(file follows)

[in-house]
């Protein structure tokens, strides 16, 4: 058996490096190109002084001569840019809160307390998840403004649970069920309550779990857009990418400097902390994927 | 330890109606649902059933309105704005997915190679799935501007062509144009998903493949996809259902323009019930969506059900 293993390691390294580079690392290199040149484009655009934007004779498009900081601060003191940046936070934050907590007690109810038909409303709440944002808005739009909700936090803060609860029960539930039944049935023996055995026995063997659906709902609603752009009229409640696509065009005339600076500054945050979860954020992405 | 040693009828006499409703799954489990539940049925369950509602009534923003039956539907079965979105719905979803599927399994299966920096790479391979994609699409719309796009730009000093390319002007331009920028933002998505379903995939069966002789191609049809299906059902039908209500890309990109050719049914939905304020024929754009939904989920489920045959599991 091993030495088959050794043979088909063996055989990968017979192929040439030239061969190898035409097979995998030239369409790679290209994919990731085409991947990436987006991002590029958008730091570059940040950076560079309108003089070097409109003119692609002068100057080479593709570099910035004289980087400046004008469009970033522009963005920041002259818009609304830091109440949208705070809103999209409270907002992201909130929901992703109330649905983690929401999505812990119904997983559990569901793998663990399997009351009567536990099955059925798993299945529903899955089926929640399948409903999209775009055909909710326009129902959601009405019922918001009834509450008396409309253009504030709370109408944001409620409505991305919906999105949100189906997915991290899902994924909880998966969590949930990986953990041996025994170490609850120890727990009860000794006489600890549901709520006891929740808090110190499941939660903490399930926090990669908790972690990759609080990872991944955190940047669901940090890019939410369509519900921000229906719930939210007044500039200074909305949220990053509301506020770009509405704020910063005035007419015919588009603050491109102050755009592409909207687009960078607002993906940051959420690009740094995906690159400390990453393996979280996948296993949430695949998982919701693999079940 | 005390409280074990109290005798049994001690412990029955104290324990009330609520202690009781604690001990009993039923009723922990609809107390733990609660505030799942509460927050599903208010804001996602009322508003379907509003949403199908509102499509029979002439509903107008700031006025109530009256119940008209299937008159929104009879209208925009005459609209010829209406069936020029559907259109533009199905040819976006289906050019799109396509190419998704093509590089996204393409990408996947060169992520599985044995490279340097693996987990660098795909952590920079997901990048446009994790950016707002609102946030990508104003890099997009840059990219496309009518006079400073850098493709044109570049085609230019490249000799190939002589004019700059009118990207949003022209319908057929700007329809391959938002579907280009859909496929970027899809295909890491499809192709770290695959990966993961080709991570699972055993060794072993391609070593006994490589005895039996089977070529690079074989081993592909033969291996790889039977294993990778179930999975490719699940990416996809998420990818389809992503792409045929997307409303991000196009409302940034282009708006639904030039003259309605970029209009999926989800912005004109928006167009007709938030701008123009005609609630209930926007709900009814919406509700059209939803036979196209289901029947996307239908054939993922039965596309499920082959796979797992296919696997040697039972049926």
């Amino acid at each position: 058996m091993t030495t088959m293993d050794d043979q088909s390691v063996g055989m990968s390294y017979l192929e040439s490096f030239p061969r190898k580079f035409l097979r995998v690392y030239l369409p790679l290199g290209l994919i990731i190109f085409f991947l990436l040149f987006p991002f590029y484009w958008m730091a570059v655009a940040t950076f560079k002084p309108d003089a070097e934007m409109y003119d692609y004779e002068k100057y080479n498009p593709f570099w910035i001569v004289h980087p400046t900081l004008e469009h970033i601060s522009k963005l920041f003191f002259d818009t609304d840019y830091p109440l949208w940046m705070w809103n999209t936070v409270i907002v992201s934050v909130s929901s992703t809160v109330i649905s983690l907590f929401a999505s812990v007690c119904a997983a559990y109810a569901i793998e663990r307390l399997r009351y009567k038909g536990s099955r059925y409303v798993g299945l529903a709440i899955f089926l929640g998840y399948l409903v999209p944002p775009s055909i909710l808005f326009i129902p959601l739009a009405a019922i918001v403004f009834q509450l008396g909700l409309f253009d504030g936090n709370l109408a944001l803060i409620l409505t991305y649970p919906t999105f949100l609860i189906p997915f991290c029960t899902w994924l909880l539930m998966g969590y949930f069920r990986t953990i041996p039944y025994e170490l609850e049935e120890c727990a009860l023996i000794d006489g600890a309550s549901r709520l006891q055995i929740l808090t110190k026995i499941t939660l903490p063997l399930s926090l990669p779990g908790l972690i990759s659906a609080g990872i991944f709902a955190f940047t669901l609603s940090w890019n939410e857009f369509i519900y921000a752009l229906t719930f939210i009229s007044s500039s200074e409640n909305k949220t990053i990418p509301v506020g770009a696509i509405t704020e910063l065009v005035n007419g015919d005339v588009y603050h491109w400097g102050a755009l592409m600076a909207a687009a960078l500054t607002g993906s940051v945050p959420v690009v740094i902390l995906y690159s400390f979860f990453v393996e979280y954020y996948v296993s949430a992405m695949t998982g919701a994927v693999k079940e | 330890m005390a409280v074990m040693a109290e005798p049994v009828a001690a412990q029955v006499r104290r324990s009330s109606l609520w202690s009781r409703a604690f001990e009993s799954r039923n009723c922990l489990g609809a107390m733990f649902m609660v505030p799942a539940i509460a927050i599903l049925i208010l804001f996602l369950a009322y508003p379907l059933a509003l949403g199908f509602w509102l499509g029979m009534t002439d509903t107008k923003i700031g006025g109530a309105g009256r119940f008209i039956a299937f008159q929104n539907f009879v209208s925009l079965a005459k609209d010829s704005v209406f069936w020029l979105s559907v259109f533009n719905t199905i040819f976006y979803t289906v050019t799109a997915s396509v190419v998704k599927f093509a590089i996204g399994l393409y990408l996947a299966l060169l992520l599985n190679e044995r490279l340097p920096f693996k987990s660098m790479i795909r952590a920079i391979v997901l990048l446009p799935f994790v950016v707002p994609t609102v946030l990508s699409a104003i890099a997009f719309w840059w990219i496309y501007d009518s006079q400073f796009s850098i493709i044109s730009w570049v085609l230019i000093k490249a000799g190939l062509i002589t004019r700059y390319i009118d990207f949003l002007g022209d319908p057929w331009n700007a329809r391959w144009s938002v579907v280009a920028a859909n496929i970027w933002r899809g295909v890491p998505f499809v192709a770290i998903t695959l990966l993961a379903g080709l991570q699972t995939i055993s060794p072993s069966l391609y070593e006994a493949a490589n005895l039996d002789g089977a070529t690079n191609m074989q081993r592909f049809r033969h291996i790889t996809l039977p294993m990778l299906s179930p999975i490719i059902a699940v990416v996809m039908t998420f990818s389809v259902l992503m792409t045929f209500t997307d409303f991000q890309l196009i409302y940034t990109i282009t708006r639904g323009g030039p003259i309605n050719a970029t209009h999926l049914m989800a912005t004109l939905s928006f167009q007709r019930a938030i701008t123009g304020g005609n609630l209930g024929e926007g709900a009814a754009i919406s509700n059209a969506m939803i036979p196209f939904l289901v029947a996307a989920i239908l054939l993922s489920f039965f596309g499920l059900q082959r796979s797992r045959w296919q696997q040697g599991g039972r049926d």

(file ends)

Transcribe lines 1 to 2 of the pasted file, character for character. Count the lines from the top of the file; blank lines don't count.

[in-house]
């Protein structure tokens, strides 16, 4: 058996490096190109002084001569840019809160307390998840403004649970069920309550779990857009990418400097902390994927 | 330890109606649902059933309105704005997915190679799935501007062509144009998903493949996809259902323009019930969506059900 293993390691390294580079690392290199040149484009655009934007004779498009900081601060003191940046936070934050907590007690109810038909409303709440944002808005739009909700936090803060609860029960539930039944049935023996055995026995063997659906709902609603752009009229409640696509065009005339600076500054945050979860954020992405 | 040693009828006499409703799954489990539940049925369950509602009534923003039956539907079965979105719905979803599927399994299966920096790479391979994609699409719309796009730009000093390319002007331009920028933002998505379903995939069966002789191609049809299906059902039908209500890309990109050719049914939905304020024929754009939904989920489920045959599991 091993030495088959050794043979088909063996055989990968017979192929040439030239061969190898035409097979995998030239369409790679290209994919990731085409991947990436987006991002590029958008730091570059940040950076560079309108003089070097409109003119692609002068100057080479593709570099910035004289980087400046004008469009970033522009963005920041002259818009609304830091109440949208705070809103999209409270907002992201909130929901992703109330649905983690929401999505812990119904997983559990569901793998663990399997009351009567536990099955059925798993299945529903899955089926929640399948409903999209775009055909909710326009129902959601009405019922918001009834509450008396409309253009504030709370109408944001409620409505991305919906999105949100189906997915991290899902994924909880998966969590949930990986953990041996025994170490609850120890727990009860000794006489600890549901709520006891929740808090110190499941939660903490399930926090990669908790972690990759609080990872991944955190940047669901940090890019939410369509519900921000229906719930939210007044500039200074909305949220990053509301506020770009509405704020910063005035007419015919588009603050491109102050755009592409909207687009960078607002993906940051959420690009740094995906690159400390990453393996979280996948296993949430695949998982919701693999079940 | 005390409280074990109290005798049994001690412990029955104290324990009330609520202690009781604690001990009993039923009723922990609809107390733990609660505030799942509460927050599903208010804001996602009322508003379907509003949403199908509102499509029979002439509903107008700031006025109530009256119940008209299937008159929104009879209208925009005459609209010829209406069936020029559907259109533009199905040819976006289906050019799109396509190419998704093509590089996204393409990408996947060169992520599985044995490279340097693996987990660098795909952590920079997901990048446009994790950016707002609102946030990508104003890099997009840059990219496309009518006079400073850098493709044109570049085609230019490249000799190939002589004019700059009118990207949003022209319908057929700007329809391959938002579907280009859909496929970027899809295909890491499809192709770290695959990966993961080709991570699972055993060794072993391609070593006994490589005895039996089977070529690079074989081993592909033969291996790889039977294993990778179930999975490719699940990416996809998420990818389809992503792409045929997307409303991000196009409302940034282009708006639904030039003259309605970029209009999926989800912005004109928006167009007709938030701008123009005609609630209930926007709900009814919406509700059209939803036979196209289901029947996307239908054939993922039965596309499920082959796979797992296919696997040697039972049926």